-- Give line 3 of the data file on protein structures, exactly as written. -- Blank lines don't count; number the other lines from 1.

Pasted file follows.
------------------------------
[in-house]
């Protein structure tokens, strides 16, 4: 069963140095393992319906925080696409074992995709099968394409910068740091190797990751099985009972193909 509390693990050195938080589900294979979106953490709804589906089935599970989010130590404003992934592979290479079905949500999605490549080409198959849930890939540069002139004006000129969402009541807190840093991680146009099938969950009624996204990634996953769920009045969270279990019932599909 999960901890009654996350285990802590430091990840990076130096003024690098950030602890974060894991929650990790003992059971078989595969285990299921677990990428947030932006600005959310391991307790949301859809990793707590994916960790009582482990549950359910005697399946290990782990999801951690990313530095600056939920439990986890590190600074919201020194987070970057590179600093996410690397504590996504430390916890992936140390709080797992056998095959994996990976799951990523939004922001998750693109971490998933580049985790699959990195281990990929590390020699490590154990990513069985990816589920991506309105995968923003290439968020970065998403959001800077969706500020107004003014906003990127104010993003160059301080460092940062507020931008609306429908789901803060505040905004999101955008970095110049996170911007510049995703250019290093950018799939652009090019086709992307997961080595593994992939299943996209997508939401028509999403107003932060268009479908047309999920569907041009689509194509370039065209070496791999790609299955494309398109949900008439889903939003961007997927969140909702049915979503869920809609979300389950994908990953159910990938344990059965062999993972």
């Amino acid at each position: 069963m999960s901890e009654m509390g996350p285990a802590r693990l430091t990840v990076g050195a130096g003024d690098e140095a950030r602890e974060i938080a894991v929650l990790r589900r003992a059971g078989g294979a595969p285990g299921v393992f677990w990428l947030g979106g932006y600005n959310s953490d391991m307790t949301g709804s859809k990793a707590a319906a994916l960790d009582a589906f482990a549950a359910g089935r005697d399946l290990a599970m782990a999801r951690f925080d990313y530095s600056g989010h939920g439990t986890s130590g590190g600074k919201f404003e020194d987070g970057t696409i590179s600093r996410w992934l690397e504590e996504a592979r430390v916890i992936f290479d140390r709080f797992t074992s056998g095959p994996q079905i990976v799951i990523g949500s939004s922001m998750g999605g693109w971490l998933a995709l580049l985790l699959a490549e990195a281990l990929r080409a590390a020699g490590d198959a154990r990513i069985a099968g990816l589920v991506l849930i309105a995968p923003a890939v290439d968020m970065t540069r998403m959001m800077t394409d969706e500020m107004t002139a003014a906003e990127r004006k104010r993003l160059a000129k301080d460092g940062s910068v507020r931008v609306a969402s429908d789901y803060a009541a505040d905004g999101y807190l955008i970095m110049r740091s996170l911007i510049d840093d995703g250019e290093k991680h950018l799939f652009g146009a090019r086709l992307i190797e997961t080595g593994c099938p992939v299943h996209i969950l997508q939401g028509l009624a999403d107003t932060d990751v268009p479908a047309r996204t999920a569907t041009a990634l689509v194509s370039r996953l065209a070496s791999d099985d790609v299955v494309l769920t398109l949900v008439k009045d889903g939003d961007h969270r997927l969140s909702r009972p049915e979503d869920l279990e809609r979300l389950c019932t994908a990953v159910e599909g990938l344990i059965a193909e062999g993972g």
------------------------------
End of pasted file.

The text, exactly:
């Amino acid at each position: 069963m999960s901890e009654m509390g996350p285990a802590r693990l430091t990840v990076g050195a130096g003024d690098e140095a950030r602890e974060i938080a894991v929650l990790r589900r003992a059971g078989g294979a595969p285990g299921v393992f677990w990428l947030g979106g932006y600005n959310s953490d391991m307790t949301g709804s859809k990793a707590a319906a994916l960790d009582a589906f482990a549950a359910g089935r005697d399946l290990a599970m782990a999801r951690f925080d990313y530095s600056g989010h939920g439990t986890s130590g590190g600074k919201f404003e020194d987070g970057t696409i590179s600093r996410w992934l690397e504590e996504a592979r430390v916890i992936f290479d140390r709080f797992t074992s056998g095959p994996q079905i990976v799951i990523g949500s939004s922001m998750g999605g693109w971490l998933a995709l580049l985790l699959a490549e990195a281990l990929r080409a590390a020699g490590d198959a154990r990513i069985a099968g990816l589920v991506l849930i309105a995968p923003a890939v290439d968020m970065t540069r998403m959001m800077t394409d969706e500020m107004t002139a003014a906003e990127r004006k104010r993003l160059a000129k301080d460092g940062s910068v507020r931008v609306a969402s429908d789901y803060a009541a505040d905004g999101y807190l955008i970095m110049r740091s996170l911007i510049d840093d995703g250019e290093k991680h950018l799939f652009g146009a090019r086709l992307i190797e997961t080595g593994c099938p992939v299943h996209i969950l997508q939401g028509l009624a999403d107003t932060d990751v268009p479908a047309r996204t999920a569907t041009a990634l689509v194509s370039r996953l065209a070496s791999d099985d790609v299955v494309l769920t398109l949900v008439k009045d889903g939003d961007h969270r997927l969140s909702r009972p049915e979503d869920l279990e809609r979300l389950c019932t994908a990953v159910e599909g990938l344990i059965a193909e062999g993972g």